Friday, April 10, 2009

Identification documents declared essential to enter capital Islamabad

ISLAMABAD: Islamabad police have arrested 325 suspects in a search operation while the police have instructed the residents and people coming to the federal capital from outside to keep identification documents.The police said security high alert has been issued across the city while suspects are being rounded up.Security surveillance of important personalities and buildings has been increased besides police patrolling.

Extraordinary security was also witnessed in the city during Friday prayers while embassies and some of the private schools remained closed.Police says the terror threat still looms in the city and stringent security measures are being adopted to deal with the situation.

Pakistani Taliban move closer to Islamabad

The Pakistani Taliban is moving closer to Islamabad, the capital, according to news reports. This week the militants advanced to within 60 miles of the capital, sparking concerns that their reach is growing.

A Pakistani Taliban-aligned group came to power in the Swat district of the North West Frontier Province in February, striking a controversial peace deal with Pakistani authorities. The deal allows, among other things, rule by a conservative interpretation of sharia law.

The terms of the sharia deal encompass Swat's neighboring districts, including Buner, which borders Punjab Province. However, the militants' power is more firmly established in Swat than in Buner. Reuters reports that militants arrived in Buner this week:

In a development that will deepen the West's concerns, scores of Taliban have moved into Buner district, 100 km (60 miles) northwest of Islamabad, from the Swat valley....

"About 20 vehicles carrying Taliban entered Buner on Monday and started moving around the bazaar and streets," said senior police officer Israr Bacha.

The locals in Buner district opposed the arrival of the militants, writes the Pakistani newspaper the Daily Times:

The officials told Daily Times that when tribal elders heard that Taliban had entered Buner, a grand jirga was held in the office of the Buner district coordination officer to devise a strategy to tackle the Taliban.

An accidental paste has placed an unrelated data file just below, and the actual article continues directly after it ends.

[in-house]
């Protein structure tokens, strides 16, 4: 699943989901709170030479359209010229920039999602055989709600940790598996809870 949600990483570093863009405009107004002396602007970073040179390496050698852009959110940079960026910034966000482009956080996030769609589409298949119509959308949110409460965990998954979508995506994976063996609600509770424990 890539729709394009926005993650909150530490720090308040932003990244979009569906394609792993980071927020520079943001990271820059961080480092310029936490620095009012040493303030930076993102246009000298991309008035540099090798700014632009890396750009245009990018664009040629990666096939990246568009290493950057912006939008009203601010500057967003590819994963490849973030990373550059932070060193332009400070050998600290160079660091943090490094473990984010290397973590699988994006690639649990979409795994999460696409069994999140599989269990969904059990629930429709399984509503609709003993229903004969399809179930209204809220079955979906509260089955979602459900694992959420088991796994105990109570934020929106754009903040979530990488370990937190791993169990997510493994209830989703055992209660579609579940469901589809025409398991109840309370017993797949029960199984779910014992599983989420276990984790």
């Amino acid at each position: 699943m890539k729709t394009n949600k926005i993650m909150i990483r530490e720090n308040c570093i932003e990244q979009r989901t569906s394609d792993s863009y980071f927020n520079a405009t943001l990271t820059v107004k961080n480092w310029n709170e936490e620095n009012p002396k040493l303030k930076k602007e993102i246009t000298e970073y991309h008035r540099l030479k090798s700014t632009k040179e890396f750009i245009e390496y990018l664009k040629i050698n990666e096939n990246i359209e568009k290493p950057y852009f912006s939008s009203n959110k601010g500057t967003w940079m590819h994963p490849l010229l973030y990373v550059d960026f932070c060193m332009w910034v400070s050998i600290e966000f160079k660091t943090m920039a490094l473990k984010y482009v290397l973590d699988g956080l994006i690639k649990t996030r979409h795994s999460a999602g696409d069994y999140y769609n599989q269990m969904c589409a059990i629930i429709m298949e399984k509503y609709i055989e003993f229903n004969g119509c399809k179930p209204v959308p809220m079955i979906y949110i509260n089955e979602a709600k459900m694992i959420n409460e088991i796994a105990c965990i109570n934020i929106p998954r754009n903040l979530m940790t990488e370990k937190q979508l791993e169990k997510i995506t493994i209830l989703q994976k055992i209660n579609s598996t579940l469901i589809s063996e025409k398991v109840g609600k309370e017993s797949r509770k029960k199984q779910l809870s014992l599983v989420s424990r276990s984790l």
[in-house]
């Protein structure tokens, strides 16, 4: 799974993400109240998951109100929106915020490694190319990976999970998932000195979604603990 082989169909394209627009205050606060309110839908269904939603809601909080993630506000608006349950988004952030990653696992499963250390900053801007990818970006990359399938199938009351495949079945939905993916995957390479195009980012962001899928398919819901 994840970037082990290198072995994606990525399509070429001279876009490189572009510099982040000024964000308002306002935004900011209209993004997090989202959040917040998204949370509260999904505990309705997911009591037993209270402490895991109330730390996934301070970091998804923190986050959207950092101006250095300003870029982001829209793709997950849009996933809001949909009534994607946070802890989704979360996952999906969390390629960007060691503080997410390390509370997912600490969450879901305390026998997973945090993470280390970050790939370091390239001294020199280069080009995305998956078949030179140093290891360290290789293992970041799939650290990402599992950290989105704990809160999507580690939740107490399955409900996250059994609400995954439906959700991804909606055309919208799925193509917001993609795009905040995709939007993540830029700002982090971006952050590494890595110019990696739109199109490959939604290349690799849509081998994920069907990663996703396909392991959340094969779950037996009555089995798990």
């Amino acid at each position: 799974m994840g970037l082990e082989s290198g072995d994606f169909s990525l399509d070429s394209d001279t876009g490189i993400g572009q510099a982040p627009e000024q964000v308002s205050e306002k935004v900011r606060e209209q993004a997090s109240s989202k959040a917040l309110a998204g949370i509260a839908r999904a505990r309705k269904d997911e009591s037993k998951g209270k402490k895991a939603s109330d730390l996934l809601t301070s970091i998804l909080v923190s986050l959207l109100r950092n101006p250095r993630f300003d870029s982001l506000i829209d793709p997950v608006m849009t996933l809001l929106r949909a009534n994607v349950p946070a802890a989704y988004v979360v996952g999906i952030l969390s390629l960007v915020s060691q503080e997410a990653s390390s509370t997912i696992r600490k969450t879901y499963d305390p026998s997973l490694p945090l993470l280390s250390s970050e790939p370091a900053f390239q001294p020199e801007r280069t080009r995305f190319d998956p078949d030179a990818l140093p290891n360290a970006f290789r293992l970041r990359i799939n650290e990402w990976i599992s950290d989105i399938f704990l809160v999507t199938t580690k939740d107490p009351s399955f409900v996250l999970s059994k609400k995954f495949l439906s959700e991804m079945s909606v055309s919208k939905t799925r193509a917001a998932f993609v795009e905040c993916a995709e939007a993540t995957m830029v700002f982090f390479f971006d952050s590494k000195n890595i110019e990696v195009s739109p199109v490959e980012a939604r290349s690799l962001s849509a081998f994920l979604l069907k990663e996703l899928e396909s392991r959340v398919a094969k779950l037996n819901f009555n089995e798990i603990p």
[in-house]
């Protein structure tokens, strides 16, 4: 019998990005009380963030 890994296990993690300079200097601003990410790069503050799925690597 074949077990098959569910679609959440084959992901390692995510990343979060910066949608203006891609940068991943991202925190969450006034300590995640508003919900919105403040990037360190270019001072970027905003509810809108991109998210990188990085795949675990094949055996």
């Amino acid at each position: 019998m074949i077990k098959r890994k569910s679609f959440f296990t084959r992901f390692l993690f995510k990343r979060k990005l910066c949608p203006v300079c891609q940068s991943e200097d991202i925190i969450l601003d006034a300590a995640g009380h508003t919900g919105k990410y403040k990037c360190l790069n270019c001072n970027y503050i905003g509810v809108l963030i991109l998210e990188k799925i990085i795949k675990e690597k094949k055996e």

The jirga decided that prompt action must be taken against the Taliban and called on the people of Buner to take up arms to evict them from the district. They gave the Taliban one day deadline to leave the district, warning that the residents would otherwise be compelled to take action against them.

The police and armed civilians took up positions at Bhangra area to stop the Taliban from moving further into the district.

The insurgents refused to leave, so the locals decided to resist. They organized a type of tribal militia known as a lashkar and clashed with the Taliban, reports the Pakistani daily Dawn:

Three police officials, two Lashkar (militia) men and sixteen militants were killed in overnight clash between Taliban and Qaumi Lashkar in Buner district.... Following the battle, the Taliban took possession of the bodies of two Lashkar men and three police constables and even opened fire on Lashkar men when they tried to rescue the bodies early on Tuesday morning.

Dawn later reported that the Taliban intend to stay in the area and ensure that their version of sharia law is implemented.

The insurgents have steadily moved deeper into Pakistan's Punjab district, where Islamabad and some other major cities are located, over the past few months. In February, the Long War Journal, an online outlet that follows insurgencies in Pakistan and elsewhere, reported:

The Pakistani Taliban has expanded its insurgency beyond the Northwest Frontier Province after its forces assaulted a police checkpoint in a district in Punjab province.

Seven policemen were killed in the complex attack on a police checkpoint in the district of Mianwali in Punjab. The attack took place in the early morning when Taliban fighters detonated a bomb outside of what was described as an "an important checkpoint" in the region. The Taliban assault force then opened fire on the policemen, killing all seven manning the outpost.

In early March, militants attacked the Sri Lankan cricket team in the Punjabi city of Lahore, hundreds of miles from the North West Frontier Province. Later in the month they struck a police compound near Lahore, leaving eight dead and more than one hundred wounded. The Christian Science Monitor reported at the time that the militants are growing more sophisticated as they reach into the Pakistani interior, away from the North West Frontier Province and tribal areas:

The two Lahore attacks suggest the police are outgunned and outwitted by an increasingly sophisticated breed of militants. Monday's attack suggests careful planning, down to the blue uniforms and timing during a parade of unarmed trainees.

The cricket attacks caught police flatfooted, despite official promises there would be top-notch security for the game. Instead, nearby police failed to respond in time to prevent the gunmen from casually getting away, though police on the scene did manage to protect the cricketers.

"It's a new generation of terrorists – better equipped with better planning and better coordination," says Pakistani security expert Ayesha Siddiqa. The attack "makes a case for better equipping the police and training them."

The Long War Journal writes that militant influence has spread throughout the country. A map of militant influence on the website shows that all of the Federally Administered Tribal Areas, which borders Afghanistan, and most of the North West Frontier Province, are under "Taliban control."

Girl’s flogging not Islamic

THE horrific sight purportedly of the Taliban’s public flogging of a girl and the sound of her heartrending screams have outraged many Pakistanis who have condemned this act of cruelty in the strongest terms.